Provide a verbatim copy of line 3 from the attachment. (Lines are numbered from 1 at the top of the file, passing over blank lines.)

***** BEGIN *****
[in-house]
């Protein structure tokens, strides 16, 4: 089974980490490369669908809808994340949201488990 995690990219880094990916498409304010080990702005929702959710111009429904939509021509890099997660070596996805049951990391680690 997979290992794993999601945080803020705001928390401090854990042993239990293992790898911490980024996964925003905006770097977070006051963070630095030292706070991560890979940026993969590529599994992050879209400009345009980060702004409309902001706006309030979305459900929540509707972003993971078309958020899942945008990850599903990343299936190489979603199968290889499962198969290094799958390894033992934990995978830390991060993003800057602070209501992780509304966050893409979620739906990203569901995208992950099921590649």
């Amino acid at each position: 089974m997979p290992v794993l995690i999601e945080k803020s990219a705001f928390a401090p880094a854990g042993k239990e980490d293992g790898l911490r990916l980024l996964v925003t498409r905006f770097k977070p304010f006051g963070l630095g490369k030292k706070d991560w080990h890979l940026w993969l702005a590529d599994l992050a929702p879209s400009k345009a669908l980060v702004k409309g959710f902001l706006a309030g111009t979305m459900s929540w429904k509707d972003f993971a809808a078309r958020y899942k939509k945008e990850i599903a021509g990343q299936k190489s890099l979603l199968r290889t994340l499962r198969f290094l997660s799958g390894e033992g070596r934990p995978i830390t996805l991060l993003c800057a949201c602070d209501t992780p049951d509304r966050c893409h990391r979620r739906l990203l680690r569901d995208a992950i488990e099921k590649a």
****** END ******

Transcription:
């Amino acid at each position: 089974m997979p290992v794993l995690i999601e945080k803020s990219a705001f928390a401090p880094a854990g042993k239990e980490d293992g790898l911490r990916l980024l996964v925003t498409r905006f770097k977070p304010f006051g963070l630095g490369k030292k706070d991560w080990h890979l940026w993969l702005a590529d599994l992050a929702p879209s400009k345009a669908l980060v702004k409309g959710f902001l706006a309030g111009t979305m459900s929540w429904k509707d972003f993971a809808a078309r958020y899942k939509k945008e990850i599903a021509g990343q299936k190489s890099l979603l199968r290889t994340l499962r198969f290094l997660s799958g390894e033992g070596r934990p995978i830390t996805l991060l993003c800057a949201c602070d209501t992780p049951d509304r966050c893409h990391r979620r739906l990203l680690r569901d995208a992950i488990e099921k590649a």